3rd International Conference

Digital Culture & AudioVisual Challenges

Interdisciplinary Creativity in Arts and Technology

Online, May 28-29, 2021

Social Media
Looking at Digital Art History as a theory-based research method
Date and Time: 29/05/2021 (14:20-16:20)
Eleni Gemtou

From the end of the 19th century, the Historiography of Art evolved to a great extent through theories and methods following the scientific method that is traditionally inductive and theory-driven: arthistorical theories have taken the form of argumentation based on empirical observations, pre-existing practices and other valid philosophical and epistemological theories. Often they appeared connected to methods, which are their empirical application on artworks.
There is a basic distinction between modern and postmodern arthistorical theories. The modern ones have as central axis the interpretation of artworks through the understanding of the purposes of both their creators and their cultural context. On the other side, postmodern theories focus on the interpreter’s view as the only one capable of creating meaning. Furthermore, arthistorical theories can be divided into those that have a philosophical ontological orientation and into those that focus more on empirical data in order to systematize and theoretically establish pre-existing practices. The former basically answer questions both about the ways in which art evolves and about how we perceive the changes that artworks undergo over time, while the latter focus more on the artworks themselves regarding their systematization according to both their empirical data and their interpretations.
Digital Art History belongs to the postmodern paradigm and is data-driven: its main feature is the collection of a large amount of digital data that in the main allow for statistical conclusions, mapping and comparative procedures. As it is still in its infancy, it is formed more as a practice (than a theory or a method), as once was the case e.g. with iconography or connoisseurship. Its theoretical foundation has been though the aim of many philosophical-theoretical publications. There are connections with theoretical discussions on the role of Big Data in the sciences, concerning problems such as the distinction between human and artificial intelligence, the nature of data (and their interpretative procedures), and the argument of the "death of theory" vs. that of the "power of correlations". The reference is often to the annihilation of the interpretive process that has traditionally been the central method of Art History. However, interpretation is still central and required by the Art Historian in the various stages of his/her work and his/her collaboration with the information scientist or the computer: during the selection of objects and their features, at the choice of the correlations of the features for the creation of clusters and moreover at the analyzing- data process through specific criteria.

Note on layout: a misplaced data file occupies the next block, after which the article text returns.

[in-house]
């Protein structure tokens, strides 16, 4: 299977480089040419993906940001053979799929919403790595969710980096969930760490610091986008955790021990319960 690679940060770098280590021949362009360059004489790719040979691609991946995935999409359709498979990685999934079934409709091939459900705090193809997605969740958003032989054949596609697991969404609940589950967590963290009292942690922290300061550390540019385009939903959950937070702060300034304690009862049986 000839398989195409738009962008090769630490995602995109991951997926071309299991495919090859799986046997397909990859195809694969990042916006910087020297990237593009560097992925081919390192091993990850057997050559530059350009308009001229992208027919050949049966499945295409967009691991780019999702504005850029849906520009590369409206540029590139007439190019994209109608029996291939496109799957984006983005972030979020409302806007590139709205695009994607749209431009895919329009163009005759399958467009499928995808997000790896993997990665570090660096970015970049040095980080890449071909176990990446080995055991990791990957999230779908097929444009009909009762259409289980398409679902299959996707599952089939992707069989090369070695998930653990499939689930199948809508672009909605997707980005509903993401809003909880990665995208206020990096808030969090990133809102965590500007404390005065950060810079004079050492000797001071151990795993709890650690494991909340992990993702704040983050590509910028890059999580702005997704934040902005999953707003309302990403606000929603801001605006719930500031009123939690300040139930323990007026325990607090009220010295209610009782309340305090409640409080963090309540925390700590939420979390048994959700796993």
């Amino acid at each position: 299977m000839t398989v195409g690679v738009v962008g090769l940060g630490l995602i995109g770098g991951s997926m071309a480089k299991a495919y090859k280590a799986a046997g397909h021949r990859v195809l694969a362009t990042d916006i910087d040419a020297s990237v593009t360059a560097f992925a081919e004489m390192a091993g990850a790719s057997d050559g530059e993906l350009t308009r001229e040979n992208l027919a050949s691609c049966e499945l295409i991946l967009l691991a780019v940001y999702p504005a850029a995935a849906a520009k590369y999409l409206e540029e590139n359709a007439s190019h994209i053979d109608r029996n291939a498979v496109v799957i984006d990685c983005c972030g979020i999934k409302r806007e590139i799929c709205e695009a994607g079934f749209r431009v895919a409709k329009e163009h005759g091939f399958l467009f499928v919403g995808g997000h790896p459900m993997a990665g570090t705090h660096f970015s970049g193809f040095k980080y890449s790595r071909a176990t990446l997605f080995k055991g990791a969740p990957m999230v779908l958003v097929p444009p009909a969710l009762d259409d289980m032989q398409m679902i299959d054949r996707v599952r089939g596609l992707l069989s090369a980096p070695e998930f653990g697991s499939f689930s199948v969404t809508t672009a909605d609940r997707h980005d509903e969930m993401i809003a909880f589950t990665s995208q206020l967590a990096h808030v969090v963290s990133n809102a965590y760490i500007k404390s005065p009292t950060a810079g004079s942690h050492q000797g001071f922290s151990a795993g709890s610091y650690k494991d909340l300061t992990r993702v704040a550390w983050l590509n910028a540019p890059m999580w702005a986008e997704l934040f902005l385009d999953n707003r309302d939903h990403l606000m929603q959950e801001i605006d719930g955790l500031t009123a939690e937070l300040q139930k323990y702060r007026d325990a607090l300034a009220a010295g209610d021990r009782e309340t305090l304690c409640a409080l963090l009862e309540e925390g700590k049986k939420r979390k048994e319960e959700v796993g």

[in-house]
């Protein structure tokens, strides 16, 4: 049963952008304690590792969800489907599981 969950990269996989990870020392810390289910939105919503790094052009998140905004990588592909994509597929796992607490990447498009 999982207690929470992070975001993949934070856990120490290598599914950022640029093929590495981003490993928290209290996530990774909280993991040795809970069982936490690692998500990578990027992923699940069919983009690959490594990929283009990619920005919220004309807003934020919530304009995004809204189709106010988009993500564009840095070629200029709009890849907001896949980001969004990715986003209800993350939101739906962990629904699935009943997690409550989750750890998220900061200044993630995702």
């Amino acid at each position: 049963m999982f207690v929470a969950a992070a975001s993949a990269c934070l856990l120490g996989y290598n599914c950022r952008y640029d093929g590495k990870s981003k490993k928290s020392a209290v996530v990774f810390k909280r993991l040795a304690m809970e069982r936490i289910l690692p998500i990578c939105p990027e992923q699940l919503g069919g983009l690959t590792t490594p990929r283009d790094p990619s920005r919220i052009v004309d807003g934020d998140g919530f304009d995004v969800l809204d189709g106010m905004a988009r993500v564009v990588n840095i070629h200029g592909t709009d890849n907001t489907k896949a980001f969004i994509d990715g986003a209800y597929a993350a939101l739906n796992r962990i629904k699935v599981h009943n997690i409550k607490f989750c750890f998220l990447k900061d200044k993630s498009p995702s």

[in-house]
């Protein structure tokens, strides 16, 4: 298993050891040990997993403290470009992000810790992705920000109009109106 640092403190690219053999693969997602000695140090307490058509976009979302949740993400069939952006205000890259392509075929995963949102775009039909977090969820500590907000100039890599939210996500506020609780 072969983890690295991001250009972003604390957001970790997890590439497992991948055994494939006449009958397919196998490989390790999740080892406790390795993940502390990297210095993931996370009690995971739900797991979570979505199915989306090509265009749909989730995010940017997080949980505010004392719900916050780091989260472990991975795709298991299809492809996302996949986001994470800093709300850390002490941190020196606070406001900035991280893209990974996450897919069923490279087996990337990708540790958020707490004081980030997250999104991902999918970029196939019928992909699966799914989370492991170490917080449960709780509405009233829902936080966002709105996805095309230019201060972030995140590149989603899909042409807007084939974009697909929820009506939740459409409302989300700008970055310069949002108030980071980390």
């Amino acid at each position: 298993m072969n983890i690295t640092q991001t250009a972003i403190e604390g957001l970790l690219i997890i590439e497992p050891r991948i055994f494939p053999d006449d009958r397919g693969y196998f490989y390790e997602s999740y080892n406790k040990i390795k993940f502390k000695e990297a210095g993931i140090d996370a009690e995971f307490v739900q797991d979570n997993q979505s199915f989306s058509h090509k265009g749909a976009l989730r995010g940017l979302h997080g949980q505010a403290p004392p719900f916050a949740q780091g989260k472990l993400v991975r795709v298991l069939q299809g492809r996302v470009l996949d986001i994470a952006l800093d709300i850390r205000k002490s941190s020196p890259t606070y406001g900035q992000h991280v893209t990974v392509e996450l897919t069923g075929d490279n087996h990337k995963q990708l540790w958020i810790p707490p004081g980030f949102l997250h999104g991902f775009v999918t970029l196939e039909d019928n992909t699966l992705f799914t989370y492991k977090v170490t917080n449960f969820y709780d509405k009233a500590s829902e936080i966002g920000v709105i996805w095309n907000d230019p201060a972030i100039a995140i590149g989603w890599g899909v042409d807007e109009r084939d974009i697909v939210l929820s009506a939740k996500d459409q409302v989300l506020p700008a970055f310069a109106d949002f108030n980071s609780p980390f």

The theoretical issues that will be discussed in this paper, as well as others widely analyzed in contemporary literature, indicate that claims often raised about DAH as a “theory-neutral method” should not be taken for granted. Obviously, DAH started as a practical application of the possibilities of digital technology, but as belonging to the humanistic science of Art History, there are systematic efforts for its theoretical establishment.
Digital technology provides the tools for the development of digital arthistorical methods. Each method differs according to how the digital tools are used to achieve specific purposes. Digital methods are related both to pre-existing traditional methods of the modern and postmodern paradigm and their theoretical foundation. There are, for example, digital programs that provide the tools for iconographic studies in the spirit of Warburg and Panofsky: the wide-scale digitization of art historical photo-archives combined with the increase in accuracy and recall of automatic pose and gesture detection methods from Computer Vision, may create huge advantages for iconographic research. Moreover, as a method of the postmodern paradigm, DAH shares with other postmodern theories and methods, such as the feminist, the common intention of the emergence of new qualifiers that seek to change the way we study art.
Thus, there are two kinds of theories that play a significant role for the theoretical establishment of DAH. First, those that explain how arthistorical knowledge can be generated by digital tools and big data procedures, which are connected to the larger discussion about the role of digital technology in science. Second, those connected to traditional arthistorical theories and methods, and which draw heavily on them. In addition, there is a lurking debate over whether DAH can develop new innovative ways of studying art.
The following points will, therefore, be explored:
• What are the key features and capabilities of DAH so far?
• What are the issues of the theoretical discussion about the relation between digital technology and science, and how does it concern DAH?
• How is DAH related to traditional arthistorical methods and theories?


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